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Leukaemia is a type of cancer that forms in the blood. Bone marrow is where blood cells are formed. The disease is characterized by the uncontrolled growth of blood cells, usually white blood cells in the bone marrow. Leukaemia cells crowd out and replace normal blood and marrow cells.

Types of Leukaemia

There are different types of leukaemia and it is important to identify each as treatment and prognosis differ widely. There are 4 main types of leukaemia, which are acute or chronic, and myeloid or lymphocytic:

  • Acute lymphocytic leukaemia (ALL) – This is the most common form of childhood leukaemia. It can spread to your lymph nodes and central nervous system.
  • Acute myelogenous leukaemia (AML) – This is one of the most common forms for adults.
  • Chronic lymphocytic leukaemia (CLL) – This is the other most common form of young adult leukaemia. Some kinds of CLL will be stable for years and won’t need treatment. But with others, your body isn’t able to create normal blood cells, and you’ll need treatment.
  • Chronic myelogenous leukaemia (CML) – With this form, you might not have noticeable symptoms. You might not be diagnosed with it until you have a routine blood test. People who are 65 years old and older have a higher risk of this type.


The symptoms of leukaemia generally depend on the type of leukaemia, how quickly it grows and at what stage the disease is diagnosed. Many of the symptoms of leukaemia don’t become apparent until a large number of normal blood cells are crowded out by abnormal cancer cells. Symptoms can be unspecific such as fever, weight loss and low energy. Others can be such seen on the diagram above.

What causes Leukaemia

There are several factors that can increase a person’s risk of getting leukaemia. For example,

  • Exposure to radiation
  • Previous exposure to chemotherapy drugs
  • Exposure to certain chemicals eg. Benzene
  • Genetic disposition in patients with Down’s syndrome

Leukaemia Complications

Possible complications of leukaemia inclusive of:

  • Serious infections
  • Severe bleeding (haemorrhage)
  • Thickened blood from large numbers of leukaemia cells

Possible long-term complications from leukaemia or the treatment can include:

  • Heart and lung problems
  • Problems with the ability to have children in the future
  • Bone problems such as thinning of bones (osteoporosis)


There are several factors that can increase a person’s risk of getting leukaemia. For example,

Blood tests

By looking at a sample of your blood, a doctor can determine if you have abnormal levels of red or white blood cells or platelets which may suggest leukaemia

Bone marrow test

A doctor may recommend a procedure to remove a sample of bone marrow from your hipbone. The bone marrow is removed using a long, thin needle. The sample is sent to a laboratory to look for leukaemia cells. Specialised tests of your leukaemia cells may reveal certain characteristics that are used to determine your treatment options.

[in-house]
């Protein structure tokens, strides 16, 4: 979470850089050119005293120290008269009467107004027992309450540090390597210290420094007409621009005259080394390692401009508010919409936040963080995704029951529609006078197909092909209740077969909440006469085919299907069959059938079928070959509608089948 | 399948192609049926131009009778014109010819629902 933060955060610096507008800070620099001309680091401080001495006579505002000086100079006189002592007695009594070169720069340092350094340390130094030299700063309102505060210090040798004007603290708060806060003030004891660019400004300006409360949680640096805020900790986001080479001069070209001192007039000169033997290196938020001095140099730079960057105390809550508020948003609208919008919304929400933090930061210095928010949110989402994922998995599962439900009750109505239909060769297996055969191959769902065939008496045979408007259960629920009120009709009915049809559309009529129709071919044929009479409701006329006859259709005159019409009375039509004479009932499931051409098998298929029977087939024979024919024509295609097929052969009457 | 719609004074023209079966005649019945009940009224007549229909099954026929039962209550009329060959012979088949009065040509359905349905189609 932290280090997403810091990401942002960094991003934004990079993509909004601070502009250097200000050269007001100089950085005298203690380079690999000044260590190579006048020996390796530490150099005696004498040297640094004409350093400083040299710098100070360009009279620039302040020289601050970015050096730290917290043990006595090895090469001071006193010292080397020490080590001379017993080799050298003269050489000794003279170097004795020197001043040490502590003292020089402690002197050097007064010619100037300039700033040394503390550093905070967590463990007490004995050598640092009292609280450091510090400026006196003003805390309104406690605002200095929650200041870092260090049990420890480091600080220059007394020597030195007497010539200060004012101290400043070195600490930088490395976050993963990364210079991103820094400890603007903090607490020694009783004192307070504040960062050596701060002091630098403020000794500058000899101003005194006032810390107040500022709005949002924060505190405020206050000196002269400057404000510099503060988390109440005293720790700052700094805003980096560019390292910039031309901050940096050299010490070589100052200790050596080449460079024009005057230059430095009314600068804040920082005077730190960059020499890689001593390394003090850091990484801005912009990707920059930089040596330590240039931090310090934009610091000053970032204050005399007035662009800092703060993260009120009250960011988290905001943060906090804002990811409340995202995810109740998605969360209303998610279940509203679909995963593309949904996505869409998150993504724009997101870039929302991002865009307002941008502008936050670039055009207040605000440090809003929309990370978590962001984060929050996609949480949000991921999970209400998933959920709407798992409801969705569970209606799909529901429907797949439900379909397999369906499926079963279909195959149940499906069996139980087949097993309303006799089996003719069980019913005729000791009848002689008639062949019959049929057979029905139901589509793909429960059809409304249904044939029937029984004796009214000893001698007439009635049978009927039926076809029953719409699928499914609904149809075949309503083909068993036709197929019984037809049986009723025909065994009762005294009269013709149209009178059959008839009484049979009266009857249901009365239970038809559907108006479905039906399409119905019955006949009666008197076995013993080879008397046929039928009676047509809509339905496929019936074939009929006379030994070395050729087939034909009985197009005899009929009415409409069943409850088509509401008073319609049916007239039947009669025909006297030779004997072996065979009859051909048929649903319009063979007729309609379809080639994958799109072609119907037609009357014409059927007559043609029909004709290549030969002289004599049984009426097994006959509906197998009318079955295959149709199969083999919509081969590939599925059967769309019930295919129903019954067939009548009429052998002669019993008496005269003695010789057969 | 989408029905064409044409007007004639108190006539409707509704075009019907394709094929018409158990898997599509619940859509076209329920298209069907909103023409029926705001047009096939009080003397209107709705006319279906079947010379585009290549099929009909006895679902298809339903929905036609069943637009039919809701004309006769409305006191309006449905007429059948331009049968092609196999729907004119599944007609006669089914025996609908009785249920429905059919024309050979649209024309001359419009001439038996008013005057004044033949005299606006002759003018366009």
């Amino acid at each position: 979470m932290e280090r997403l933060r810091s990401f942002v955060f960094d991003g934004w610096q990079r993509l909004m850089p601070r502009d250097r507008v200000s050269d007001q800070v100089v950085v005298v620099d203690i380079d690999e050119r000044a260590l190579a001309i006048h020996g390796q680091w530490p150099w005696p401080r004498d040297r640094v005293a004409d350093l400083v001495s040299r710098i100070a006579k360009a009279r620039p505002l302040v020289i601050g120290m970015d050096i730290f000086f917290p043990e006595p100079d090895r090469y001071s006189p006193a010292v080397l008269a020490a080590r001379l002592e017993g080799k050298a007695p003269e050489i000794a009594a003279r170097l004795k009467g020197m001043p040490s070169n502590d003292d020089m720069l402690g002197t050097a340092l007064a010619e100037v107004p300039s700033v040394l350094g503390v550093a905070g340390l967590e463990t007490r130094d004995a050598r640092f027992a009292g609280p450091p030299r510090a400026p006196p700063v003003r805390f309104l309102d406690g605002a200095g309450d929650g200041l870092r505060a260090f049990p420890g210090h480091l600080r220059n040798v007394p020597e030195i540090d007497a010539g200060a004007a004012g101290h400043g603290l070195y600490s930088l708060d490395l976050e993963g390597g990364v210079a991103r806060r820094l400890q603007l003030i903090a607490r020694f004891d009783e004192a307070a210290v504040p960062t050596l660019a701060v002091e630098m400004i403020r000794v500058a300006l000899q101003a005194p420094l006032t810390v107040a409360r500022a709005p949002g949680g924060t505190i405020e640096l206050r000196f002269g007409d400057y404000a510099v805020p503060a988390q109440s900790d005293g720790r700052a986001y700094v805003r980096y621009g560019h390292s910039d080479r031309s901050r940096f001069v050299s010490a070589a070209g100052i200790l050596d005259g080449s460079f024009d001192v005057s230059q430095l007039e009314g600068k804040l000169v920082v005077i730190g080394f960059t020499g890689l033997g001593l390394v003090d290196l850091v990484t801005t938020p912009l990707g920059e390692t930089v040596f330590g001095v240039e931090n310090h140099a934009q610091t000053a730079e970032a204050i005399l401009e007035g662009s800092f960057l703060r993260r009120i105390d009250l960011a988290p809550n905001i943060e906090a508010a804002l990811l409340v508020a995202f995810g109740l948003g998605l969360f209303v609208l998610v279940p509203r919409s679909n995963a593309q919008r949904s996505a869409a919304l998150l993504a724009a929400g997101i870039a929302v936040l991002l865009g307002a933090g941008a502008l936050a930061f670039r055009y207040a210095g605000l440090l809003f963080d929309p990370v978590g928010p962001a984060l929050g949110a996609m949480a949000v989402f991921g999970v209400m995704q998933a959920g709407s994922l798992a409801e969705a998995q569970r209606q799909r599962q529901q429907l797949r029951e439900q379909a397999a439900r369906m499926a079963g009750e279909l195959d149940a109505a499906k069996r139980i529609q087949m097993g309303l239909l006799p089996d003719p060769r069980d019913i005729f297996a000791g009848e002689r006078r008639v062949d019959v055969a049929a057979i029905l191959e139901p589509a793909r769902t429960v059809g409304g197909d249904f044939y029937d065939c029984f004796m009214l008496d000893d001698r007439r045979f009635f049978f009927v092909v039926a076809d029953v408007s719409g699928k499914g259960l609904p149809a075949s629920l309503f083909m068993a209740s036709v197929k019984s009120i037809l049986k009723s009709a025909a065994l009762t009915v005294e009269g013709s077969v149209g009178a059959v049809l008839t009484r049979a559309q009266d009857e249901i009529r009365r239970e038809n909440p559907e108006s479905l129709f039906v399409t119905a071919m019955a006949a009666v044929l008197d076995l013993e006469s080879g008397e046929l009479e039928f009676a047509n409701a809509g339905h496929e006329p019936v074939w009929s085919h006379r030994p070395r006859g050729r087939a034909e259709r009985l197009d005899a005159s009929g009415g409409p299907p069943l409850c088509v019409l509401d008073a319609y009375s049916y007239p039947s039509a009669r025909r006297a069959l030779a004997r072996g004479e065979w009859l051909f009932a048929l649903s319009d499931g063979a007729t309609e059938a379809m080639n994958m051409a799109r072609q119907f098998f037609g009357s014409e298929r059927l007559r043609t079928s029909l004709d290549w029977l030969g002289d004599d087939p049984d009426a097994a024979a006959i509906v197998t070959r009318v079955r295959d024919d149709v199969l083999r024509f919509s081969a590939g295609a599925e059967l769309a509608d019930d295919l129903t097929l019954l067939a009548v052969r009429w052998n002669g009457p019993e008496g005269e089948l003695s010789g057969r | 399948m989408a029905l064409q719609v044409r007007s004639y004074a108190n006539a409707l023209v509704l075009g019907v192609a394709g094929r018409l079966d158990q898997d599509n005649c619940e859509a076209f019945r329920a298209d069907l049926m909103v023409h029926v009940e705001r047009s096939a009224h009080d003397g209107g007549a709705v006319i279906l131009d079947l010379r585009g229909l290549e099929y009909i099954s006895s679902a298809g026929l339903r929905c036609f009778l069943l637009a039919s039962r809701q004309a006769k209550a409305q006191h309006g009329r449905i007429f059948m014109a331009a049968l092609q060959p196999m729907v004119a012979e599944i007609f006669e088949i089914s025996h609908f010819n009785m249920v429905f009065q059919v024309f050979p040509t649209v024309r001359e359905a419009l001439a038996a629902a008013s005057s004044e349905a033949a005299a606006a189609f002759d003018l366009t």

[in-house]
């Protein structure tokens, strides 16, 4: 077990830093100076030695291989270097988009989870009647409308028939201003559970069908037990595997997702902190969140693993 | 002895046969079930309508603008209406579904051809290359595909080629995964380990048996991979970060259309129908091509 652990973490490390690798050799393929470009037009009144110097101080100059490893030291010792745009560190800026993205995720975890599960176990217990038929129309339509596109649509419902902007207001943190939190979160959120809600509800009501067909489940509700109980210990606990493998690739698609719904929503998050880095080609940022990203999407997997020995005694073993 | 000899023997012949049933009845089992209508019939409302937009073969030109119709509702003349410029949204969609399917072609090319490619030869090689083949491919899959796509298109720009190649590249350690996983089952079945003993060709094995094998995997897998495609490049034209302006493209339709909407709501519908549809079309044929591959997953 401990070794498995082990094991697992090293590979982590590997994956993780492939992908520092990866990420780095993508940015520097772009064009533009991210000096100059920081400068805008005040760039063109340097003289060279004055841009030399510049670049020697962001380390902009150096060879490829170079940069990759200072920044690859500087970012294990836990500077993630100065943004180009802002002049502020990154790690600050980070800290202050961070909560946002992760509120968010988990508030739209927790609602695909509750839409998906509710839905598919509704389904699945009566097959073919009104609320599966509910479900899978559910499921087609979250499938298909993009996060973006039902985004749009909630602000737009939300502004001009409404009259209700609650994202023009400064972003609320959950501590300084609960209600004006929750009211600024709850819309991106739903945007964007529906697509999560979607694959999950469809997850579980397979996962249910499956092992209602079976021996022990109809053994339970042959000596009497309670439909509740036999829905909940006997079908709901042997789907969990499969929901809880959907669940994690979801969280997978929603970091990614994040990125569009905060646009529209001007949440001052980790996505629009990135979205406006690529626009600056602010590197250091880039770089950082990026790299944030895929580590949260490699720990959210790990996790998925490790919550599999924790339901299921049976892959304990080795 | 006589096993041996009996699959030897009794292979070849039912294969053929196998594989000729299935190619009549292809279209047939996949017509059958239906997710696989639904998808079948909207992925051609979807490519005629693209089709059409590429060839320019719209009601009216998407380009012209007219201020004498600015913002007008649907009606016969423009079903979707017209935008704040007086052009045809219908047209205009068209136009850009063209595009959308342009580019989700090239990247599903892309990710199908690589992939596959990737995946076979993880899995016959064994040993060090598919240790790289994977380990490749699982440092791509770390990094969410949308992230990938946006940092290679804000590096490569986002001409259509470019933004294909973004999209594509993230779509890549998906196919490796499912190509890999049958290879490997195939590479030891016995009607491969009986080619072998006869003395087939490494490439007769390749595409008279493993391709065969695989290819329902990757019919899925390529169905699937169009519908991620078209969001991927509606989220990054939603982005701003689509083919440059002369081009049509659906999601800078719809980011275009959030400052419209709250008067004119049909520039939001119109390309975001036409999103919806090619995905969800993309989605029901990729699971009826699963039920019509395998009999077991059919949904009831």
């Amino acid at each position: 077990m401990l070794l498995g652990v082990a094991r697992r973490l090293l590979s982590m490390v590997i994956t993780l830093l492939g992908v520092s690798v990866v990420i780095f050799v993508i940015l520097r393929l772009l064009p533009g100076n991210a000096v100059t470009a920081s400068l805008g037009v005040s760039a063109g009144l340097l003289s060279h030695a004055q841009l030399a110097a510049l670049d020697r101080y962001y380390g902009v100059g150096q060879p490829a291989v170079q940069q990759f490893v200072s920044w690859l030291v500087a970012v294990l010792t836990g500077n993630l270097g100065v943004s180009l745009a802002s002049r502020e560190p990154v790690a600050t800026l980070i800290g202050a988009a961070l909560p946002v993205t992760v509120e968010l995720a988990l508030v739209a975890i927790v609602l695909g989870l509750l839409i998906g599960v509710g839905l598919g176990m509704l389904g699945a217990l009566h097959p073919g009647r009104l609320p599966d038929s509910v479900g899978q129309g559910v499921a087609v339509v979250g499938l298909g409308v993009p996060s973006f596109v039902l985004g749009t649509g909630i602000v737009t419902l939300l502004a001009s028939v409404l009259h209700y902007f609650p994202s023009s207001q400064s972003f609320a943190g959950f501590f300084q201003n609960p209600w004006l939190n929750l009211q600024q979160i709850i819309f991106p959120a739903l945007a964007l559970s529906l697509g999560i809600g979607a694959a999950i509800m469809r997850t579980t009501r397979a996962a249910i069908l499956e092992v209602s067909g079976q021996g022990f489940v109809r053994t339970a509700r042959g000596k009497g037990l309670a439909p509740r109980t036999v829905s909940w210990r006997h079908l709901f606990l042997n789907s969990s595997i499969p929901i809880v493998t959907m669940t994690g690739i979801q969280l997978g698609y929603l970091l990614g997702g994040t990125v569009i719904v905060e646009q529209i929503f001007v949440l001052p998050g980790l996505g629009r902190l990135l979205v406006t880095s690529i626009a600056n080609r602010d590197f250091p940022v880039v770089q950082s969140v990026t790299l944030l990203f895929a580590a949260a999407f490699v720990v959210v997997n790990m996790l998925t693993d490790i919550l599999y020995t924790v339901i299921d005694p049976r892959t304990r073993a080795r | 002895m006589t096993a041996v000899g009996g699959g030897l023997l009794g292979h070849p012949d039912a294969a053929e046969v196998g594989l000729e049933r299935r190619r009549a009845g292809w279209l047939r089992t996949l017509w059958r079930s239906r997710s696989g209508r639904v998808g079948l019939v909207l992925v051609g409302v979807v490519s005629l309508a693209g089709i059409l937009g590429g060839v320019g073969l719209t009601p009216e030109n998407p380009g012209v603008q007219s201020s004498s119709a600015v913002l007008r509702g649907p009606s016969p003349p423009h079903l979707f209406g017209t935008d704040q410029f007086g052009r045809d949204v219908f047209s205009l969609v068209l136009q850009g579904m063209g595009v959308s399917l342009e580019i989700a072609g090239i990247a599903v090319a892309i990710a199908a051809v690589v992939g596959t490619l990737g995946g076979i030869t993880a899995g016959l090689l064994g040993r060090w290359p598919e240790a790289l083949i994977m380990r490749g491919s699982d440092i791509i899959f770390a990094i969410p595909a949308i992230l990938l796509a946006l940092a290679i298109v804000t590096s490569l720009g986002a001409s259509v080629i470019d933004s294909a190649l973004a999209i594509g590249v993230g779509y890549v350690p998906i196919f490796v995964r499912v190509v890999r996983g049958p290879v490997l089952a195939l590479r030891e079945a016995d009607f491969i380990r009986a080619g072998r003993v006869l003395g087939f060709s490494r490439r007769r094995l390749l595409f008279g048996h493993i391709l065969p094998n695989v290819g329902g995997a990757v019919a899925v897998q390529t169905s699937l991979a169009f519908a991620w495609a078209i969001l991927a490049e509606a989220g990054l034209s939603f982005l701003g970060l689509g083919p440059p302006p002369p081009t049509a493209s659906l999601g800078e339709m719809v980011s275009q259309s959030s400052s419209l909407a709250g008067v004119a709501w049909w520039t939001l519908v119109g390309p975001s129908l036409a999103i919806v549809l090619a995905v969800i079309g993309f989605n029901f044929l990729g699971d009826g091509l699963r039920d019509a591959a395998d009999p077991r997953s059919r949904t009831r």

is involves testing samples of bone marrow, tissue, or blood, to identify the changes in chromosomes.

Molecular tests

are the test that checks for certain genes, proteins, or other molecules in a sample of tissue, blood, or other body fluid as well as certain changes in a gene or chromosome.


The stages of leukaemia relate generally to a patient’s prognosis, mainly in those patients who are diagnosed in early stages tend to have better outcomes. Nevertheless, the stage of the condition alone cannot predict a patient’s outcome with any degree of certainty, and furthermore, there is a wide range of outcomes for patients with the same stage of leukaemia.

There are many factors to consider that affect an individual’s chance of recovery, including:

  • Patient’s Age
  • General Health Status
  • Type of blood cell
  • White Cell Count
  • Responses to treatment
  • Molecule Abnormalities
  • Chromosomal abnormalities

Leukaemia Treatments

Treatment method depends on the type of leukaemia and can be treated with any treatment method below:


Chemotherapy is a major form of treatment for leukaemia. Chemotherapy drugs are given to destroy cancer cells or impede their ability to grow and reproduce.

Targeted Therapy

Targeted therapy directs drugs or other specially created substances (e.g., immune system proteins developed in the lab) to attack cancer cells. Targeted therapy may be used alone or in combination with other treatments, such as chemotherapy.


A type of treatment that uses the body’s immune system to fight cancer by stimulating the immune system to help it do its job more effectively.

Stem Cell Transplant

A procedure in which you will be given healthy stem cells to replace your diseased stem cells. These stem cells can be obtained from your own stem cells (Autologous transplantation) or from a donor (Allogeneic transplantation).

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